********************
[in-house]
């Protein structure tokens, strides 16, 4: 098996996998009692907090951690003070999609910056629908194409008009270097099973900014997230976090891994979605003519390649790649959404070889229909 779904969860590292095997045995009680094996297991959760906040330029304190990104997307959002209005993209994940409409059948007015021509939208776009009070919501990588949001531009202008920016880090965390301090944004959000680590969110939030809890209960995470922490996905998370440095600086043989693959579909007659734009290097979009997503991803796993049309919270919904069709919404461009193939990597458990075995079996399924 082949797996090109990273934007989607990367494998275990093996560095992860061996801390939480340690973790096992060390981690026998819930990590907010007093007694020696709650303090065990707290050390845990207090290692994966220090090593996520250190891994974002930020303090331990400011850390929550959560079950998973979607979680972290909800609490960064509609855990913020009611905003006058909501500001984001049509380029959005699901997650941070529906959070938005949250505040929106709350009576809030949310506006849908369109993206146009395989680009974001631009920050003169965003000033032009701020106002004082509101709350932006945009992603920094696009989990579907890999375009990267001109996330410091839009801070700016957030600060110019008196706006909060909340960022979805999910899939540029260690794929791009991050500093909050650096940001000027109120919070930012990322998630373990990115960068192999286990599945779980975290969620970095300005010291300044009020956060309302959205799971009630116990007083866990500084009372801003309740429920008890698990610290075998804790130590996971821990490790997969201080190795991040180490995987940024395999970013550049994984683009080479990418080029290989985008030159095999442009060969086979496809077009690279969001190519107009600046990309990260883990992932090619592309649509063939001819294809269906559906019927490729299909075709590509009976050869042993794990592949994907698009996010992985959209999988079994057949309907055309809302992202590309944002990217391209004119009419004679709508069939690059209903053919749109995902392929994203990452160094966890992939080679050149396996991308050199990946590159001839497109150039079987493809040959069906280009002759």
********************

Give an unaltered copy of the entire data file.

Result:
[in-house]
């Protein structure tokens, strides 16, 4: 098996996998009692907090951690003070999609910056629908194409008009270097099973900014997230976090891994979605003519390649790649959404070889229909 779904969860590292095997045995009680094996297991959760906040330029304190990104997307959002209005993209994940409409059948007015021509939208776009009070919501990588949001531009202008920016880090965390301090944004959000680590969110939030809890209960995470922490996905998370440095600086043989693959579909007659734009290097979009997503991803796993049309919270919904069709919404461009193939990597458990075995079996399924 082949797996090109990273934007989607990367494998275990093996560095992860061996801390939480340690973790096992060390981690026998819930990590907010007093007694020696709650303090065990707290050390845990207090290692994966220090090593996520250190891994974002930020303090331990400011850390929550959560079950998973979607979680972290909800609490960064509609855990913020009611905003006058909501500001984001049509380029959005699901997650941070529906959070938005949250505040929106709350009576809030949310506006849908369109993206146009395989680009974001631009920050003169965003000033032009701020106002004082509101709350932006945009992603920094696009989990579907890999375009990267001109996330410091839009801070700016957030600060110019008196706006909060909340960022979805999910899939540029260690794929791009991050500093909050650096940001000027109120919070930012990322998630373990990115960068192999286990599945779980975290969620970095300005010291300044009020956060309302959205799971009630116990007083866990500084009372801003309740429920008890698990610290075998804790130590996971821990490790997969201080190795991040180490995987940024395999970013550049994984683009080479990418080029290989985008030159095999442009060969086979496809077009690279969001190519107009600046990309990260883990992932090619592309649509063939001819294809269906559906019927490729299909075709590509009976050869042993794990592949994907698009996010992985959209999988079994057949309907055309809302992202590309944002990217391209004119009419004679709508069939690059209903053919749109995902392929994203990452160094966890992939080679050149396996991308050199990946590159001839497109150039079987493809040959069906280009002759």